Mentor

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Mentor

(mĕn`tər, –tôr'), in Greek mythology, friend of Odysseus and tutor of Telemachus. On several occasions in the Odyssey, Athena assumes Mentor's form to give advice to Telemachus or Odysseus. His name is proverbial for a faithful and wise adviser.

Mentor,

residential village (1990 pop. 47,358), Lake co., NE Ohio, on Lake Erie; founded 1799, inc. 1855. James Garfield was living there when he was elected President, and his home, "Lawnfield," is preserved.

Mentor

(religion, spiritualism, and occult)

Amentor is classed as “etheric world intelligence,” a soul-mind living in the next world/another dimension, higher on the evolutionary scale than the human. In Greek legend, Mentor was the son of Alcimus and a friend to Odysseus, who made him guardian of his household. In the play Télémaque, by French writer and mystical theologian François Fénelon (1651–1715), Mentor plays a prominent part, giving the hero good advice. The modern use of the word mentor means adviser or wise counselor.

Mentor was also the name of a spirit guide of Rev. William Stainton Moses. Mentor was said to be Algazzali, or Ghazali, eleventh century Professor of Theology in Baghdad and representative of the Arabian Philosophical School. Mentor’s main duty was to manage the phenomena at the séances of Stainton Moses.

Sources:

Bletzer, June G.: The Encyclopedia Psychic Dictionary. Lithia Springs: New Leaf, 1998
Encyclopedia Britannica. Chicago: William Benton, 1964
Fodor, Nandor: Encyclopedia of Psychic Science. London: Arthurs Press, 1933

Mentor

 

in the Homeric poems, the friend of young Odysseus, to whom Odysseus entrusted his home when he departed for Troy. In The Odyssey, Athena appears in the shape of Mentor, giving advice to young Telemachus, Odysseus’ son, and helping Odysseus himself to punish the suitors of his wife, Penelope. In the figurative sense,“mentor”means a counselor or tutor, sometimes with a touch of irony.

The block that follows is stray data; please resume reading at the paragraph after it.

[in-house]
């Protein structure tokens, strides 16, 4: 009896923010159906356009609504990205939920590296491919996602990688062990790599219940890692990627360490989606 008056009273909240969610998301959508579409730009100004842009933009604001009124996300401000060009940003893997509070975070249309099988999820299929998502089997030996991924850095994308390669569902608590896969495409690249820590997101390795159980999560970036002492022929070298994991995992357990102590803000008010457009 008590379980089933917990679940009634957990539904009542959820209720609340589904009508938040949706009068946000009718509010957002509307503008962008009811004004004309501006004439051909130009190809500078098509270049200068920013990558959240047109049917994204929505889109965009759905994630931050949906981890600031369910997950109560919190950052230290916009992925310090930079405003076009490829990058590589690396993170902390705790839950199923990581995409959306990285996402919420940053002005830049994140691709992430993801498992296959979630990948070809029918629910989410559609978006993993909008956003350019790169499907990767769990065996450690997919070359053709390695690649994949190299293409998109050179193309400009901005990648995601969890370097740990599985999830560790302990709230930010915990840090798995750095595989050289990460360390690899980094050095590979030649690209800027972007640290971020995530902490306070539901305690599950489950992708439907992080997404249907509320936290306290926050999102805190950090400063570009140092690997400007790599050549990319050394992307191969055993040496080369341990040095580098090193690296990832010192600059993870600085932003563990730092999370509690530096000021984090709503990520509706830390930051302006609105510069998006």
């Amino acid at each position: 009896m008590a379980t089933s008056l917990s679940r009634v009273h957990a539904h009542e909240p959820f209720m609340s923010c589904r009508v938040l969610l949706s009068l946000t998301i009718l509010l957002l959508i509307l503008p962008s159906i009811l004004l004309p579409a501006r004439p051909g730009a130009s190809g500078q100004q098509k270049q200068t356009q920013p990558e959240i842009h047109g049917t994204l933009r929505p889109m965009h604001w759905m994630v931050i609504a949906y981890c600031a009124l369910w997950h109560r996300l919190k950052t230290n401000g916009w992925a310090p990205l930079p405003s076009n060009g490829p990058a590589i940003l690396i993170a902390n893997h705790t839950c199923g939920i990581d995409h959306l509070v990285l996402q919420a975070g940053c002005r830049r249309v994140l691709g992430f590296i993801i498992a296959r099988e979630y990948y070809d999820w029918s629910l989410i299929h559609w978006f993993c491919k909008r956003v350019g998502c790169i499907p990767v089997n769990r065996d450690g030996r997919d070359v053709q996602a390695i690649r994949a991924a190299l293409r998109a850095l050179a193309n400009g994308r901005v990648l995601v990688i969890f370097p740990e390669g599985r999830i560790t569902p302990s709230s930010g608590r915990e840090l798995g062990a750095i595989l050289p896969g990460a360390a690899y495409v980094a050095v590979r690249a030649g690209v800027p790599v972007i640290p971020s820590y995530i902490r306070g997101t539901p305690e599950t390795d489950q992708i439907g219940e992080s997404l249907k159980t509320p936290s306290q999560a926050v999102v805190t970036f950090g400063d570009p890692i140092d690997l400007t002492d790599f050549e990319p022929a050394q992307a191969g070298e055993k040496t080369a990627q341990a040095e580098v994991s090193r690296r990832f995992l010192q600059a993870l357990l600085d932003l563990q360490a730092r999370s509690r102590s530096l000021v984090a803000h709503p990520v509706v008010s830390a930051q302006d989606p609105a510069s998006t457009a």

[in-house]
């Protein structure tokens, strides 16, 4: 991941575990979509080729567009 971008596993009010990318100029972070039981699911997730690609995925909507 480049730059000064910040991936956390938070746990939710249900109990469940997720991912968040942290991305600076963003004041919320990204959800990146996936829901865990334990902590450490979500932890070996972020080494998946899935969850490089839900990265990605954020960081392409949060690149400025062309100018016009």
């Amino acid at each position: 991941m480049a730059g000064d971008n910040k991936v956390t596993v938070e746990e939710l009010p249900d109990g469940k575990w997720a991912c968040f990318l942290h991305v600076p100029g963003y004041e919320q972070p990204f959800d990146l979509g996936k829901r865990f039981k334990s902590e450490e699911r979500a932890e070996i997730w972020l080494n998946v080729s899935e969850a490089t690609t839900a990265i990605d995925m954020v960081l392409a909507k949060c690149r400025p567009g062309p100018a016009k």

Mentor

Odysseus’s adviser; entrusted with care and education of Telemachus. [Gk. Lit.: Odyssey]
See: Counsel

Mentor

Odysseus’s friend and advisor. [Gk. Lit.: Odyssey]

MENTOR

CAI language. "Computer Systems for Teaching Complex Concepts", Report 1742, BBN, Mar 1969.

mentor

Coach, counselor. See virtual mentoring.
References in periodicals archive ?
Last July, she stood before 1,500 attendees at the annual symposium of General Electric's African American Forum (AAF), an affinity organization that offers mentoring programs, seminars, and informal career discussions, to introduce the company's chairman, Jeffrey Immelt.
For accounting firms looking to start a mentoring program, two keys include not getting bogged down in administrative procedure and establishing the right mentor-protege relationship.
Mentoring programs and induction programs, therefore, have become essential, based on the belief that a mentor would become the connection between the teacher-in-training and the teacher-in-charge.
Health promotion and public health professionals should seek to hear and understand teen voices and perspectives before attempting to develop signature school and community-based mentoring programs aimed at meeting the needs of this vulnerable population.
Research has demonstrated the effectiveness of mentoring in helping youth develop skills, knowledge and motivation to successfully transition from high school to adult life (Moccia, Schumaker, Hazel, Vernon & Deshler, 1989; Rhodes, Grossman & Resch, 2000).
She opened her second cross-company mentoring program, Georgia 100, in 1995 in Atlanta.
Formal and informal mentorships: A comparison on mentoring functions and contrast with nonmentored counterparts.
Without an appropriate pairing of mentor and protege, a mentoring program most likely will fail to attain program goals and objectives.
The university does have a lot of mentoring programs where they pair people up.
The objectives of the pilot were to increase understanding and knowledge of mentoring as a tool for CPD; to investigate existing mentoring schemes and their applicability for HeLIN; to develop a pilot mentoring scheme for HeLIN incorporating a program for accreditation of mentors; and to evaluate the scheme and disseminate the results.
Most of the recent support for mentoring new and pre-service teachers can be attributed primarily to two plausible factors.

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